|Photo credit: Paul Garland|
"Lymph moves through loving touch," says yoga instructor Tias Little.
Earlier this year, I assisted him in a workshop that discussed yoga for the immune system. He spoke about the mechanics of the immune system - specifically the lymphatic system which collects and drains waste, as well as provides our blood cells the opportunity to interact with pathogens in order to break them down and build better defenses against them. He also mentioned that the lymphatic system does not have its own pump to move the lymph through the body; it moves when we move, or when we move it. As he showed a slide of the lymphatic system in the head and neck, he began to describe how to help the lymph to move, with gentle caresses.
It resonated with me, and I now use this practice to begin my yoga classes, both as a way to move the lymph, but also as a way to set our intention to be friendly, loving and kind to ourselves.
"Each one teach one"
K is a dedicated student who regularly attends several of my yoga for cancer survivorship classes. We've both been happily surprised at how much her practice has helped her. Recently, she was visiting her mother, and speaking to K's sister, who is their mother's primary caregiver. K's sister was showing signs of stress, so K reached out to help: she offered to massage her shoulders and then showed her the gentle caress that we practice in our classes together. Part of the stress K's sister was dealing with was because their mother was not feeling well. Their mother was in the room during the exchange between her daughters, but shortly after, she excused herself to go lie down. K checked on her a little while later and found her resting comfortably while gently stroking her hands down her face and neck, just as K had shown her sister.
The ripples of the practice extend out and out and find those who need it. As one of my other students quoted me recently, "each one teach one" is the way that we all make the changes that we wish to see in the world.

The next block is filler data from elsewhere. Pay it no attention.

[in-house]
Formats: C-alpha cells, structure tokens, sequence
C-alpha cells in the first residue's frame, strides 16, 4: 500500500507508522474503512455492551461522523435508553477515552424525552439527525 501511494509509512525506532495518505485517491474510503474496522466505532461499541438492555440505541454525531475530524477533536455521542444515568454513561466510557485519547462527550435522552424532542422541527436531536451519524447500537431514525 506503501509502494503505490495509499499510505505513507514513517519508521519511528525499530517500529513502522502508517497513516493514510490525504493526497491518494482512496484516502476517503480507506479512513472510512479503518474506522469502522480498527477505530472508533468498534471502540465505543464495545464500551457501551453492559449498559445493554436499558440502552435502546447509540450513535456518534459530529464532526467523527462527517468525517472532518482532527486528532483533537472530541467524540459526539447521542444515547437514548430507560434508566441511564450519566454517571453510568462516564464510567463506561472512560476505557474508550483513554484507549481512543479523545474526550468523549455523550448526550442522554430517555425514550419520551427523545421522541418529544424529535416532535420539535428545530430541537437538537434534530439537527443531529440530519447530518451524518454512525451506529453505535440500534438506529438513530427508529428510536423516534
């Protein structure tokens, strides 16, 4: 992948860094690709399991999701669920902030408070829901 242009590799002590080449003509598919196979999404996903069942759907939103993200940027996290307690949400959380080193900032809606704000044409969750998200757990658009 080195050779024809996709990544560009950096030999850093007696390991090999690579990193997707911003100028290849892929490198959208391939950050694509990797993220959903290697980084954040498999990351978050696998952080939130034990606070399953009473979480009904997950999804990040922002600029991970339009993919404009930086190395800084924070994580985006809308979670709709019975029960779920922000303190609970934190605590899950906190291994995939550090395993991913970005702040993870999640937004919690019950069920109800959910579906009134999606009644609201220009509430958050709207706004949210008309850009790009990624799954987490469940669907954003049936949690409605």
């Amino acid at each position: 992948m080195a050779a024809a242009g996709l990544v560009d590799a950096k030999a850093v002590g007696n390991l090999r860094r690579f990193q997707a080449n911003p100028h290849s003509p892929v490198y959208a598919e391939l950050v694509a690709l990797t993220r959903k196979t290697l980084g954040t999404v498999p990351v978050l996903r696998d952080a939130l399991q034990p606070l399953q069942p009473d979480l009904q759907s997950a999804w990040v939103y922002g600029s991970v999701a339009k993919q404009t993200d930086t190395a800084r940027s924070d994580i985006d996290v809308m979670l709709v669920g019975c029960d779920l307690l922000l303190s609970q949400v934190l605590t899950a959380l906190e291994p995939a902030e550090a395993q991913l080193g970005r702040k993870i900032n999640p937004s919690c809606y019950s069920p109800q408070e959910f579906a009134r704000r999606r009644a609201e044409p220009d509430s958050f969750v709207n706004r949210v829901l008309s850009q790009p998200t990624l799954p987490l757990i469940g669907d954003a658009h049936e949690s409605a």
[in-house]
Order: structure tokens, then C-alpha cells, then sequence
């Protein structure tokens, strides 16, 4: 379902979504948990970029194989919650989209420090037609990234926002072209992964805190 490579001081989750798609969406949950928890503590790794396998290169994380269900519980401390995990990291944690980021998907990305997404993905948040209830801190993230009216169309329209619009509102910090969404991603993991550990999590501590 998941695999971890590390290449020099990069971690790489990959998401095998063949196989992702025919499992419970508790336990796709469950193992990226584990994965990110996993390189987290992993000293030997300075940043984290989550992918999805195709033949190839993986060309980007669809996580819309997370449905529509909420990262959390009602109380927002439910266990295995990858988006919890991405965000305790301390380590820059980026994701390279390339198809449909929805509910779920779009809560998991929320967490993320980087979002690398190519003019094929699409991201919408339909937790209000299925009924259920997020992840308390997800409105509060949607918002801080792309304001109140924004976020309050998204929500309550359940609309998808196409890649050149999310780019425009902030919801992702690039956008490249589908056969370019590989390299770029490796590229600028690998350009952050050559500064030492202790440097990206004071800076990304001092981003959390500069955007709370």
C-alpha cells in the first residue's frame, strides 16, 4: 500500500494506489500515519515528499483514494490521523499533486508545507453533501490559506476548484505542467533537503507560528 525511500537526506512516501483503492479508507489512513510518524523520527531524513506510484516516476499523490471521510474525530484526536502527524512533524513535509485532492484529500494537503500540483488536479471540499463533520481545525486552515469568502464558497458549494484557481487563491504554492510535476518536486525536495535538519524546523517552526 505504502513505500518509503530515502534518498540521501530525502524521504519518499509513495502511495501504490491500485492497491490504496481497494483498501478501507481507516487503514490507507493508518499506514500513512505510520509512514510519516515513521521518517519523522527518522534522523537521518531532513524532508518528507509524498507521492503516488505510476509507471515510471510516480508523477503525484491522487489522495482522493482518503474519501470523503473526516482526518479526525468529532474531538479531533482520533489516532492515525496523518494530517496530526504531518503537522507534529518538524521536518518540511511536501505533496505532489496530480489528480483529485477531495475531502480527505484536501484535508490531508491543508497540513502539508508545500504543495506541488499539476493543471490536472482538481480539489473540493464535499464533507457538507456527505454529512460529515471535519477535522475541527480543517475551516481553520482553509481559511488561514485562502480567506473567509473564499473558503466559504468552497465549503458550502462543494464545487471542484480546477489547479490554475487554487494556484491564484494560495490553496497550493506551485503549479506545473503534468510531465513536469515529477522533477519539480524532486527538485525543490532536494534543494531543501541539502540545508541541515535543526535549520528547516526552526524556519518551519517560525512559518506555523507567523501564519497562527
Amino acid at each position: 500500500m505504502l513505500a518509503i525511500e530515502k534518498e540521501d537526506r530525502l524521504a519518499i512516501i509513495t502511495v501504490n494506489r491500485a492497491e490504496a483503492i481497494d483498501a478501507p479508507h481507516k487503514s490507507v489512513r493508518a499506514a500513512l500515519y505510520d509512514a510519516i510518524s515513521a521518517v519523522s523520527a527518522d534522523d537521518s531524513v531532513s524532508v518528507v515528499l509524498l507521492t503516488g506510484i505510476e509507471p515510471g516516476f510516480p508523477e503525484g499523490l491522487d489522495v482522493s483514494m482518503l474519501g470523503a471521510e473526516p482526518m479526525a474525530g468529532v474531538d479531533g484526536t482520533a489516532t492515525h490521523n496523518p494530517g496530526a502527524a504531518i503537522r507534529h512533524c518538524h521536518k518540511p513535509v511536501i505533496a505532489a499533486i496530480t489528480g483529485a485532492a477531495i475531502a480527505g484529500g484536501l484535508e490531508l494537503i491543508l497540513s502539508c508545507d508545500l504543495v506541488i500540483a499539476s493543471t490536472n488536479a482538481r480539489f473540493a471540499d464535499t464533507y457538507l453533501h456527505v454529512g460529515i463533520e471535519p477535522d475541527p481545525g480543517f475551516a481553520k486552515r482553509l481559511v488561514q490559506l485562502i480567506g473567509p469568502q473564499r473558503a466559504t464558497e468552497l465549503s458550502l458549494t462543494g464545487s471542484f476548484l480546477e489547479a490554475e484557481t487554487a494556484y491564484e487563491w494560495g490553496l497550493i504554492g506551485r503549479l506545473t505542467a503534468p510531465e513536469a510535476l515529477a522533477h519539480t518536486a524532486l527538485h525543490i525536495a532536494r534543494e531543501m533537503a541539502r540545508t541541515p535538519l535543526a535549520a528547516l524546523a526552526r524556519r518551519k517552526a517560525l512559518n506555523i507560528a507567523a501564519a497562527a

The Big View
|Photo credit: Yahoo Inc|
When I was a kid, I would look out the window during long drives and fantasize about what I saw. Often, we would be driving south and I would see cows grazing on rolling hills covered with short brown grass. I imagined that if I could fly up into the air and view the same scene, I would witness a cow grazing on the back of another cow, because the short grain looked a little like the back of a cow. I like to use this perspective tool even now. I don't pretend that I know the secrets of the universe, but I'd like to imagine I could see some of the big patterns, if I'm observant enough.
Here's another pattern I'd like to propose:
the lymphatic system is model for global compassion.
Imagine the feelings of love and friendliness are the lymph in a vast network that supports the entire human race as one big organism. The feelings don't move around unless we take action. They have no "pump" of their own. We move and act with kindness, and the organism as a whole works better, with better efficiency and less illness. It doesn't mean that pathogens don't exist, but it means that we recognize them better and faster and learn from them, rather than simply destroying them. Each time someone's kindness bumps into us, we are moved to act kindly. Each time we show love to someone, they are moved to show love.
I know that lymph moves throughout our bodies at a really slow rate. I don't expect that adopting this model will bring about world peace overnight. I'm committed to working with what I can do: acting with love and sharing what I know, so the ripples continue to spread ever outward.
Maybe the Beatles were right all those decades ago; maybe love is all we need.
Love and action.